talks in general about what energy conseration in General Relativity actually means - it is not as straightforwards as it is in Newtonian physics, it is probably not really possible to understand the GR viewpoint unless one actually understands GR, people with a Newtonian viewpoint shoujld simply understand that the problem is a complex one.
    Last edited by a moderator: Apr 23, 2017
  5. Mar 18, 2008 #4
    I think that's a bit strange. If total energy of a system is Not defined, then how could gravitational wave carry energy away from its source?
    When a binary pulsar emits gravitational radiation, it loses orbital energy and angular momentum, which causes the orbit to shrink and the period to decrease. This decrease is what is predicted by general relativity and indicate that Gravitational Potential Energy is reduced, so we know that gravitational radiation is being emitted, since the total energy is conserved, the radiated energy must come from the GPE of the binary pulsar

    Interestingly, In his book, Gravity from the Ground Up, Schutz indicate that it's possible to define the conserved energy of a particle. If the geometry is time-independent, then the total energy of a material system, as measured by an experimenter very far away, is conserved, independent of time.

    Page 234, "Gravity from the Ground Up"
    Last edited by a moderator: Apr 23, 2017
  6. Mar 18, 2008 #5


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    Energy radiated away from a system can be understood in a couple of different ways. The most common approach is to consider the Bondi mass of the system - which requires an asymptotically flat space-time in order to be defined.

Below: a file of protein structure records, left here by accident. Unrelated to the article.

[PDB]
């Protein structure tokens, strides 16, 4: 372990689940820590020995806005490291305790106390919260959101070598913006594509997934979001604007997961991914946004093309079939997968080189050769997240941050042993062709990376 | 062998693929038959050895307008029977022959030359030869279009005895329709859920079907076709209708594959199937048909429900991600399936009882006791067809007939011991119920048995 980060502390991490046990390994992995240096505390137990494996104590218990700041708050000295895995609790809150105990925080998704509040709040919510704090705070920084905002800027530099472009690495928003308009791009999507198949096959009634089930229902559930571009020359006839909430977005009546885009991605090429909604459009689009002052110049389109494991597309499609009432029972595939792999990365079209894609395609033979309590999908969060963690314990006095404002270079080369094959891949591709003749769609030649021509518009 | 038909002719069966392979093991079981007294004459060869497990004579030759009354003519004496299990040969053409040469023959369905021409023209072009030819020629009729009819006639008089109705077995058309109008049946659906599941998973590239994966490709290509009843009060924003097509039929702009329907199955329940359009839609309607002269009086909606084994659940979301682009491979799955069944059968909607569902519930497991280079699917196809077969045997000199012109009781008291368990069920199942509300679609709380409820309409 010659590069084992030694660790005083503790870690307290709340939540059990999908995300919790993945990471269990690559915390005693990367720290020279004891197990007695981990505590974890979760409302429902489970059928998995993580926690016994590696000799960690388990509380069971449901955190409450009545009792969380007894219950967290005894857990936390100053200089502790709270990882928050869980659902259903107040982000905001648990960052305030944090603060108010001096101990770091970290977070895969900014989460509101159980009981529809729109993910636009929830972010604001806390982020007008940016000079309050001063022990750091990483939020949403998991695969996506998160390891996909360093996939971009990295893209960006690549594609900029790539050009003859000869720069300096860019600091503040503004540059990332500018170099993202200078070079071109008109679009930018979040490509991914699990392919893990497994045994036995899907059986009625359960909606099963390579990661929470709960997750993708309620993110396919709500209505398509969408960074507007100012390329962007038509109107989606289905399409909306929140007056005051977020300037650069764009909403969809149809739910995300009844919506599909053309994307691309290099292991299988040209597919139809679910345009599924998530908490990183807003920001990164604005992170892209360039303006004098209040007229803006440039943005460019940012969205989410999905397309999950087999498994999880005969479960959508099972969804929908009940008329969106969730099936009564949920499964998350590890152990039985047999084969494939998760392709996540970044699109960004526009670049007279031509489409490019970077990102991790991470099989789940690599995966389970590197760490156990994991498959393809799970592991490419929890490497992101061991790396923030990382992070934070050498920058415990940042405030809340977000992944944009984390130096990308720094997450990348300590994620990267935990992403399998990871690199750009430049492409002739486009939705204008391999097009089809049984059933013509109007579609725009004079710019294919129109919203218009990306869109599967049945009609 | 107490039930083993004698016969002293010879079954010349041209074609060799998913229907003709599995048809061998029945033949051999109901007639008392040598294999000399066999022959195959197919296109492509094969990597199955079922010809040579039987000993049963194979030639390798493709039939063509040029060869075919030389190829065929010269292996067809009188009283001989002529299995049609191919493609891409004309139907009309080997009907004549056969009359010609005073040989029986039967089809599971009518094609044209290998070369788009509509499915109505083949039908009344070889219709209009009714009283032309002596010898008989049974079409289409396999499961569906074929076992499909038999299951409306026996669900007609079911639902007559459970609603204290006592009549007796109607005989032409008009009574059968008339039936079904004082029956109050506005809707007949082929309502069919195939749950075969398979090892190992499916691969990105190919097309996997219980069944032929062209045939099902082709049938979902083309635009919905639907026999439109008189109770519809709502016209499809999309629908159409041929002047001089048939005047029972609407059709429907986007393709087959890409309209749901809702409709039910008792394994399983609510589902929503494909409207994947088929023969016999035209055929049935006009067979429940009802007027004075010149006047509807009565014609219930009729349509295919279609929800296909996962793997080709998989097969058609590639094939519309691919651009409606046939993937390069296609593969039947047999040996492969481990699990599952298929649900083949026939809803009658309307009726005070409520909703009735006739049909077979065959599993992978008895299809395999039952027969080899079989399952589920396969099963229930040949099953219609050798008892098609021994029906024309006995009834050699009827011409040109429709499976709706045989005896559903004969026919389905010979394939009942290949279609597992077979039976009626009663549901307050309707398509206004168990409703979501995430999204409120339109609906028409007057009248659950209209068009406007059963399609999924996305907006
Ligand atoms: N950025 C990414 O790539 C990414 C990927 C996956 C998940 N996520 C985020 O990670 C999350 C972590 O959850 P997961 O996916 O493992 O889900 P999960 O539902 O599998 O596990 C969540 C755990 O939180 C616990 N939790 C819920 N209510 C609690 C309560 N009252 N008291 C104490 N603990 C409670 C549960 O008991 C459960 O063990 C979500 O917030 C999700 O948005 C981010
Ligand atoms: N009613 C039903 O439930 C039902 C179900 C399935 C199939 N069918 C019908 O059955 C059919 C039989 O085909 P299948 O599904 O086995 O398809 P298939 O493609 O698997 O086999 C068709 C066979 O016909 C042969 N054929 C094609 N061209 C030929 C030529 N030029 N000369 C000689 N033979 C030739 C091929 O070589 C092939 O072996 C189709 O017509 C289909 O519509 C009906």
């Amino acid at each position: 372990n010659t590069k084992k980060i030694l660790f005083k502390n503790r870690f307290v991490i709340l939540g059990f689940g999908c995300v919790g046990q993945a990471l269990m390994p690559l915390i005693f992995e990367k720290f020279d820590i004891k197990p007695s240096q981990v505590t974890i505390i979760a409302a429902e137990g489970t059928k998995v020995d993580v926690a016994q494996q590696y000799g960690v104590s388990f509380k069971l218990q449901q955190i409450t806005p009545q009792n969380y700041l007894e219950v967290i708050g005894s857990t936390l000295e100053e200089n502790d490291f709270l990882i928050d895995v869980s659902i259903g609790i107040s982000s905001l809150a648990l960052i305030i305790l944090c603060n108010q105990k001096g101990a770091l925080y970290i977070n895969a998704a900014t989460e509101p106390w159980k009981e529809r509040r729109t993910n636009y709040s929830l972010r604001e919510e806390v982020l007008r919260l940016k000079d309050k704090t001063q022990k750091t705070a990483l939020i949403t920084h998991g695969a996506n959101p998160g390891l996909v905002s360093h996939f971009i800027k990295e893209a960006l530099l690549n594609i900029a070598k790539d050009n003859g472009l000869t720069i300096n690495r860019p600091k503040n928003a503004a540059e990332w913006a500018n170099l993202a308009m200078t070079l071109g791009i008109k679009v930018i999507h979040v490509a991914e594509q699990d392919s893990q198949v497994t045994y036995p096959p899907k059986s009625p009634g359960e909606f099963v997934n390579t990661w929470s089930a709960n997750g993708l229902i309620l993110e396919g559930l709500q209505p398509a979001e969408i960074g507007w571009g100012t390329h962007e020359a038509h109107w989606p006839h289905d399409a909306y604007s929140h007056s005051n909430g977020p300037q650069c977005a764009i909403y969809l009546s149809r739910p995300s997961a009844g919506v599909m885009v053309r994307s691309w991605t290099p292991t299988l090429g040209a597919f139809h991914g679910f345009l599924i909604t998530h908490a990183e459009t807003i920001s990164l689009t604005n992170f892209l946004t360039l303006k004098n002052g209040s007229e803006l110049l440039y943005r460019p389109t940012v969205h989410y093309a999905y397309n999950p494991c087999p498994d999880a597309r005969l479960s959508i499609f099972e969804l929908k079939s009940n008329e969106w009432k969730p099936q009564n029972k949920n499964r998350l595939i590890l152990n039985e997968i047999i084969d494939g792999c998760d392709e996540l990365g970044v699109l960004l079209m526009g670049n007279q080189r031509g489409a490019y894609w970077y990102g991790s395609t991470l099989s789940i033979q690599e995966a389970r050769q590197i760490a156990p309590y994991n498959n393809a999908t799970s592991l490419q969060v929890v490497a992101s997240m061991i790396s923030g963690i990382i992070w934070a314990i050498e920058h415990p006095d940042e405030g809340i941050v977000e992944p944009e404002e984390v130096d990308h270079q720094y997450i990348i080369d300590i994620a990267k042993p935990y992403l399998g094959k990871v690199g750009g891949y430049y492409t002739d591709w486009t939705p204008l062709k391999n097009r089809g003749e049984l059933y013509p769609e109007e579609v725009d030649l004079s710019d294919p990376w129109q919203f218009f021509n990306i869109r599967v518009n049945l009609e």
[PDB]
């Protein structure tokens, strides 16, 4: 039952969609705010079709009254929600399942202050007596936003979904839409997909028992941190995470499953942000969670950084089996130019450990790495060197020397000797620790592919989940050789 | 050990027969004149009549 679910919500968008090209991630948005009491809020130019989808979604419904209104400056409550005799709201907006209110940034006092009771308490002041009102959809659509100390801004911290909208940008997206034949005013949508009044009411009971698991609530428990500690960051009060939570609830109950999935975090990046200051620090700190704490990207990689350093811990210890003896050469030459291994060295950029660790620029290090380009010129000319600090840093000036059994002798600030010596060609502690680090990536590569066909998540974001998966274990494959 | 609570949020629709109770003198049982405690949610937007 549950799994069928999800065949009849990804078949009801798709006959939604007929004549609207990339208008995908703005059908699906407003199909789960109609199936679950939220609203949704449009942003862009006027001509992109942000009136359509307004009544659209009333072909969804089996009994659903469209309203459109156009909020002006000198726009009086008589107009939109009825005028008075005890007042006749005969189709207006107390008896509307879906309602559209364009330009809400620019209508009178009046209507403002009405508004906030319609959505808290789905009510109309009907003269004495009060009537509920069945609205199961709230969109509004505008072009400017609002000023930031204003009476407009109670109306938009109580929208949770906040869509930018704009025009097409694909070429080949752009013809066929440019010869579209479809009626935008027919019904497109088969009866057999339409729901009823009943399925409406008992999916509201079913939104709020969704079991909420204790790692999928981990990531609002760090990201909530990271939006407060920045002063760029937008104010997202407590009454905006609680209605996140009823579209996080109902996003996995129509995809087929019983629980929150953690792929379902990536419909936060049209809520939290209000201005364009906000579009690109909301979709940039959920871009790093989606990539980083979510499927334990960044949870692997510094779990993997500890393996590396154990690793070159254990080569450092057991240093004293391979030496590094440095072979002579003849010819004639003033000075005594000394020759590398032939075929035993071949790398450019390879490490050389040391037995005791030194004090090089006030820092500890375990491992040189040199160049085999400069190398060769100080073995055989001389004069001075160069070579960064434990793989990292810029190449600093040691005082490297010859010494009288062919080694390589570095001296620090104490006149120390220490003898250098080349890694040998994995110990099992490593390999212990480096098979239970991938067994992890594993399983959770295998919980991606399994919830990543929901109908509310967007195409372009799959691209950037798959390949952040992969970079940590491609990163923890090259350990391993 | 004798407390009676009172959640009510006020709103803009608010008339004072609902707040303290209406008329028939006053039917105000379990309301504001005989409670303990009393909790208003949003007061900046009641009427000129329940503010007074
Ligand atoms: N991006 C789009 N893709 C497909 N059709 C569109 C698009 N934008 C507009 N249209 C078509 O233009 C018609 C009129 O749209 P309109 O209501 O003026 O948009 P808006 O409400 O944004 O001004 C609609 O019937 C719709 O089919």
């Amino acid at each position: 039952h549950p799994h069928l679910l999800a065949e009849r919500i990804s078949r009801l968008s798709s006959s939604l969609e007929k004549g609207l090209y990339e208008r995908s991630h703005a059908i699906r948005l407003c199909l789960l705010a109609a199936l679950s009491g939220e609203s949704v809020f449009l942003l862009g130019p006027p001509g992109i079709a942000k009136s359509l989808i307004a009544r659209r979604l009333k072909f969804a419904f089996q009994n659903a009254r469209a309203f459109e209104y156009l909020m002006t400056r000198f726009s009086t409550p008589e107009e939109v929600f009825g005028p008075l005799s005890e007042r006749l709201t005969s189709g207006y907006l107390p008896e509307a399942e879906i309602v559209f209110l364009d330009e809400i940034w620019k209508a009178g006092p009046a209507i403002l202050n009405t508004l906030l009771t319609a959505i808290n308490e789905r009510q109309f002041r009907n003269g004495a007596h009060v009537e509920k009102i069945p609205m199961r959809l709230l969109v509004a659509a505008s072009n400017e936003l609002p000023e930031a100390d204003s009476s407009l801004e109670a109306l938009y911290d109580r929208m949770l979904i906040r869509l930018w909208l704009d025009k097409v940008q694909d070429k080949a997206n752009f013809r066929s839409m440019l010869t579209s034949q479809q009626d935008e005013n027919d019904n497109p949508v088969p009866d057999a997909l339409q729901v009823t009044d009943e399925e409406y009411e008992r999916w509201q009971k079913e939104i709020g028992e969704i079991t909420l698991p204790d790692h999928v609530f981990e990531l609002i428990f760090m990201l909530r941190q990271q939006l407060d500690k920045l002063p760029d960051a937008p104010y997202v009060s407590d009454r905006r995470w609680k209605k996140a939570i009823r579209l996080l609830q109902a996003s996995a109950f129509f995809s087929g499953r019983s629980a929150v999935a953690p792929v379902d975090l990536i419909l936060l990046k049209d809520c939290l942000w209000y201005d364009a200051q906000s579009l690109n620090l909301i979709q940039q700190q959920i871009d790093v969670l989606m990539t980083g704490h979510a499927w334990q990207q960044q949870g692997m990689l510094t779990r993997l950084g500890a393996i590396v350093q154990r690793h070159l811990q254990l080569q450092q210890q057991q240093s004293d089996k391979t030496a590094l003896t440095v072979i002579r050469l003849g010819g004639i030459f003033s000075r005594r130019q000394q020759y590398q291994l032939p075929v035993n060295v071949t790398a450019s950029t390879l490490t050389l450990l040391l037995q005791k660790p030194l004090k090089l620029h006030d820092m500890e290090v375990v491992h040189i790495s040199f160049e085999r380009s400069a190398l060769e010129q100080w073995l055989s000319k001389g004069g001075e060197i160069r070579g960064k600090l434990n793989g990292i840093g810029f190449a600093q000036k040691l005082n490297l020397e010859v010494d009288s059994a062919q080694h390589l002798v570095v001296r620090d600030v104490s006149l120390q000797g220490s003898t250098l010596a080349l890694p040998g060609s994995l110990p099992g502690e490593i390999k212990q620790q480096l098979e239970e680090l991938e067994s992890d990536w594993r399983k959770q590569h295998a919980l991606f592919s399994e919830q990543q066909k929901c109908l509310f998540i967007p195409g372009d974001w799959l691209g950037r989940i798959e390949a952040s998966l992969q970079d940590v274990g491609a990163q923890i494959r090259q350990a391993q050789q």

Another approach, which applies only to weak fields, is the approach of the effective stress-energy tensor associated with gravitational radiation. Here is a quote from MTW pg 955 on the topic.

    This is in agreement with the sci.physics.faq

    However, it is possible to imagine space-times that are neither static nor asymptotically flat. The FRW space-time representing our universe is an important example of a space-time which has neither property.

    The energy or mass directly associated with a static spacetime is called the Komar mass. Static space-times posess a time translation symmetry. Noether's theorem implies that this symmetry gives rise to a conserved energy.

    It is important to know that there are useful defintions of energy in GR. It's equally important to know that there is more than one such defintion, and that none of these defintions are completely general, all of them apply only to special cases.

    The big three defintions for total enery in GR are Bondi energy, ADM energy, and Komarr energy, all of which are different. To make life interesting, here are also various expressions for quasi-local defintions of energy as well. But quasi-local defintions don't give a defiinte answer for the total energy of a system. The situation is inherently more complicated in GR than it is in Newtonian physics. Noether's theorem is probably the best and simplest route to appreciate why there is such a difference.
  7. Mar 19, 2008 #6
    An ideal non rotating massive body (Shwarzchild geometry) satisfies the conditions of being static and asymptotically flat.

    If a small brick with rest mass m_o, is thrown upwards with velocity v then its initial total energy is m_o/sqrt(1-v^2/c^2), its initial kinetic energy is m_o/sqrt(1-v^2/c^2)-m_o and its momentum is m_o v/sqrt(1-v^2/c^2)

    At the top of its trajectory before it starts falling downwards the velocity and momentum of the brick is momentarily zero and so is its kinetic energy.

    At the top of the trajectory what is:

    The rest mass of the brick?

    The rest energy of the brick?

    The Komar mass of the brick?
  8. Mar 19, 2008 #7
    I was under the impression that einstein thought that since the space between particles has either expanded or contracted, energy would be rightly converted from this process. So the energy is stored in the space itself?